By Serena Gordon
THURSDAY, Sept. 14, 2017 (HealthDay News) — A diagnosis of diabetes comes with a long list of “don’ts.” But new research suggests that coffee and tea probably shouldn’t be off-limits because each may help prevent an early death.
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Well, at least if you’re a woman with diabetes, that is.
The research found that women with diabetes who had up to one regular cup of coffee a day (100 milligrams of caffeine) were 51 percent less likely to die than women who consumed no caffeine during the 11-year study.
“As caffeine is consumed by more than 80 percent of the world’s adult population, it is essential to understand the impact of this factor concerning cardiovascular, cancer and all-cause mortality,” said study researcher Dr. Joao Sergio Neves, an endocrinology resident at Sao Joao Hospital Center in Porto, Portugal.
“Our study showed a significant inverse association between caffeine consumption and death from all causes in women with diabetes,” said Neves.
“These results suggest that advising women with diabetes to drink more caffeine may reduce their mortality. This would represent a simple, clinically beneficial, and inexpensive option in women with diabetes,” Neves said.
But he also pointed out that this observational study cannot prove a direct cause-and-effect link; it only found an association between caffeine consumption and the risk of dying.
“Further studies, ideally randomized clinical trials, are needed to confirm this benefit,” Neves said.
The study authors reviewed information collected in a U.S. study that included more than 3,000 people with diabetes — both type 1 and type 2 diabetes. The data was collected between 1999 and 2010.
Besides gathering general health information, the researchers asked study participants about their caffeine intake from coffee, tea and soft drinks.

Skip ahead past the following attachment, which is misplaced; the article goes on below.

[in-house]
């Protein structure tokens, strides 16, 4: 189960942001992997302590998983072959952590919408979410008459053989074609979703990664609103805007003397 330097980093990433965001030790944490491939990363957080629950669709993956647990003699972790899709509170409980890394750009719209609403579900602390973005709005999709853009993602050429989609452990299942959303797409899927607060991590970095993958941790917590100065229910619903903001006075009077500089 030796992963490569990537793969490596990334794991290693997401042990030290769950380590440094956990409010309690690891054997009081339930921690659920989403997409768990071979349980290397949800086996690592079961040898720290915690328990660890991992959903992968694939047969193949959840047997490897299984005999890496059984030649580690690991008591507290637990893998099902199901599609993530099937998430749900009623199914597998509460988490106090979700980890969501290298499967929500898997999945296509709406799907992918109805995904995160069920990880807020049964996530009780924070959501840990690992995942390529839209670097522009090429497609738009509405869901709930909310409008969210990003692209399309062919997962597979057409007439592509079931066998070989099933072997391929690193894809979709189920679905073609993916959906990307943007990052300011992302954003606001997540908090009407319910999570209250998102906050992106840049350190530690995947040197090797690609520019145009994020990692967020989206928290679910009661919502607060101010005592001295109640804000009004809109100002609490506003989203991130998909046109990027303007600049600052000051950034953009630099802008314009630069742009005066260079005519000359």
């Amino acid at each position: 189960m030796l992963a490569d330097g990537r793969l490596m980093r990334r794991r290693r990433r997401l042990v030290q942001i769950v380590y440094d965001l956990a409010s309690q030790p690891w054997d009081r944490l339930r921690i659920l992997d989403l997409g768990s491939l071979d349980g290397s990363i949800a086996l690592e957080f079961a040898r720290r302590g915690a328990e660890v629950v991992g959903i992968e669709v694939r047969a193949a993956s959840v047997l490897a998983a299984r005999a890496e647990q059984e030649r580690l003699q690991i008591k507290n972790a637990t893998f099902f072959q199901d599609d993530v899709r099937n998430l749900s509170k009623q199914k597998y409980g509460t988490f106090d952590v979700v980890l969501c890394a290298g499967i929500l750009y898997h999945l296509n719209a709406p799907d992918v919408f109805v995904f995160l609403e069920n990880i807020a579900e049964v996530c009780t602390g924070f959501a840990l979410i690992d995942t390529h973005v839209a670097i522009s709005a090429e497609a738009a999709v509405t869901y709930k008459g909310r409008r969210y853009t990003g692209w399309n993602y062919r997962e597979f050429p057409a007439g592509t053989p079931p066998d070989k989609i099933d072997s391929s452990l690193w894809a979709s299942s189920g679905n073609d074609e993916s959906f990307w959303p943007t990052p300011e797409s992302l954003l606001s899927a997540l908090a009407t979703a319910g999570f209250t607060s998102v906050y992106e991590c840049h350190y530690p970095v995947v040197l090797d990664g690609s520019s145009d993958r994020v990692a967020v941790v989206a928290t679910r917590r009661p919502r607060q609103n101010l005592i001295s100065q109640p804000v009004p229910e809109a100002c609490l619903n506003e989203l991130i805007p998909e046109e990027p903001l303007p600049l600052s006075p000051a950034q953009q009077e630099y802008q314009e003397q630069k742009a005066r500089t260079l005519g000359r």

Over the course of the study, just over 600 people died.
The researchers found that the more coffee a woman with diabetes consumed, the lower the risk of death. Women who had 100 to 200 milligrams of caffeine a day in coffee had a 57 percent lower risk of death compared to women who had no caffeine. For women who had more than 200 milligrams daily in coffee (two cups), the risk of death was reduced by 66 percent.
The study found a different benefit from drinking caffeine in tea — an 80 percent lower risk of dying from cancer for women who drank the most caffeine from tea compared to those who drank none. But the authors noted there was only a small number of tea drinkers in the study.
Neves said the researchers aren’t sure why no benefit was seen for men with diabetes.
“A possible explanation is the biological differences between sexes, dependent of both hormonal and non-hormonal factors, mainly on the cardiovascular system level,” Neves said. “Still, we cannot exclude that the sample of our study may have been underpowered to detect a smaller benefit of caffeine consumption among men.”
And what of coffee’s benefit for survival? How might the beverage reduce a woman’s risk of dying?
“The observed benefits may be directly related to caffeine or to other components present in caffeine-containing beverages,” Neves suggested.
Previous studies have shown that consumption of coffee or tea is associated with improved insulin sensitivity and better control of blood sugar after eating in patients with diabetes, Neves said. “Furthermore, the minerals, phytochemicals and antioxidants present in the caffeine-containing beverages may also contribute to the benefit seen in women’s mortality,” he added.
Dr. Robert Courgi is an endocrinologist and diabetes expert at Southside Hospital in Bay Shore, N.Y.
“Other studies have found caffeine to be beneficial, and here is more evidence to confirm it,” said Courgi, who wasn’t involved with the study.
And, like the study authors, Courgi said, “Further prospective studies should be performed to prove this supposed benefit of caffeine.”
Neves is scheduled to present the study findings Thursday at the European Association for the Study of Diabetes, in Lisbon, Portugal. Findings presented at meetings are generally viewed as preliminary until they’re published in a peer-reviewed journal.
Copyright © 2017 HealthDay. All rights reserved.
SOURCES: Joao Sergio Neves, M.D., endocrinology resident, Sao Joao Hospital Center, Porto, Portugal; Robert Courgi, M.D., endocrinologist, Southside Hospital, Bay Shore, N.Y.; Sept. 14, 2017, presentation, European Association for the Study of Diabetes, Lisbon, Portugal
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